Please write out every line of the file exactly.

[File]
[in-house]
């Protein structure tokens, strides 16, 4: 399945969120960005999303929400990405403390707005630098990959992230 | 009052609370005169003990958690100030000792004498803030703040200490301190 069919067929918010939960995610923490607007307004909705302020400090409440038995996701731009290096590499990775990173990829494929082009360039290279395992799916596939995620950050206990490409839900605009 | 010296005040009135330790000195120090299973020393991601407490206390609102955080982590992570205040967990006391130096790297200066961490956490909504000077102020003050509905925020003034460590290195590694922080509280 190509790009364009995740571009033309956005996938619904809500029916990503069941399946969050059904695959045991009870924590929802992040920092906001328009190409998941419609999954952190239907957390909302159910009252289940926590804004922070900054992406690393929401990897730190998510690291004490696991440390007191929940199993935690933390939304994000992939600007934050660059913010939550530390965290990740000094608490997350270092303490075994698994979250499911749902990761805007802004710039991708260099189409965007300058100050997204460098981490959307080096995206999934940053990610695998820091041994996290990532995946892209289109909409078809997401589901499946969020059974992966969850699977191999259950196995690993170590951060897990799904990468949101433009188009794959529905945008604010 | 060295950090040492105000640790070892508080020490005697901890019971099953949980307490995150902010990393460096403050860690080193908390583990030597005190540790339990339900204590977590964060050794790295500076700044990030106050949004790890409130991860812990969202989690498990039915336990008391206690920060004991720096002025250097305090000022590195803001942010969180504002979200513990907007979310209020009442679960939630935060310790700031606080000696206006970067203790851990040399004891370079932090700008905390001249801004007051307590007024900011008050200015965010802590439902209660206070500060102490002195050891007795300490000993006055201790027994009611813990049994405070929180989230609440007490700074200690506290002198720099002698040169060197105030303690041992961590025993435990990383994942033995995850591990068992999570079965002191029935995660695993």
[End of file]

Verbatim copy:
[in-house]
């Protein structure tokens, strides 16, 4: 399945969120960005999303929400990405403390707005630098990959992230 | 009052609370005169003990958690100030000792004498803030703040200490301190 069919067929918010939960995610923490607007307004909705302020400090409440038995996701731009290096590499990775990173990829494929082009360039290279395992799916596939995620950050206990490409839900605009 | 010296005040009135330790000195120090299973020393991601407490206390609102955080982590992570205040967990006391130096790297200066961490956490909504000077102020003050509905925020003034460590290195590694922080509280 190509790009364009995740571009033309956005996938619904809500029916990503069941399946969050059904695959045991009870924590929802992040920092906001328009190409998941419609999954952190239907957390909302159910009252289940926590804004922070900054992406690393929401990897730190998510690291004490696991440390007191929940199993935690933390939304994000992939600007934050660059913010939550530390965290990740000094608490997350270092303490075994698994979250499911749902990761805007802004710039991708260099189409965007300058100050997204460098981490959307080096995206999934940053990610695998820091041994996290990532995946892209289109909409078809997401589901499946969020059974992966969850699977191999259950196995690993170590951060897990799904990468949101433009188009794959529905945008604010 | 060295950090040492105000640790070892508080020490005697901890019971099953949980307490995150902010990393460096403050860690080193908390583990030597005190540790339990339900204590977590964060050794790295500076700044990030106050949004790890409130991860812990969202989690498990039915336990008391206690920060004991720096002025250097305090000022590195803001942010969180504002979200513990907007979310209020009442679960939630935060310790700031606080000696206006970067203790851990040399004891370079932090700008905390001249801004007051307590007024900011008050200015965010802590439902209660206070500060102490002195050891007795300490000993006055201790027994009611813990049994405070929180989230609440007490700074200690506290002198720099002698040169060197105030303690041992961590025993435990990383994942033995995850591990068992999570079965002191029935995660695993």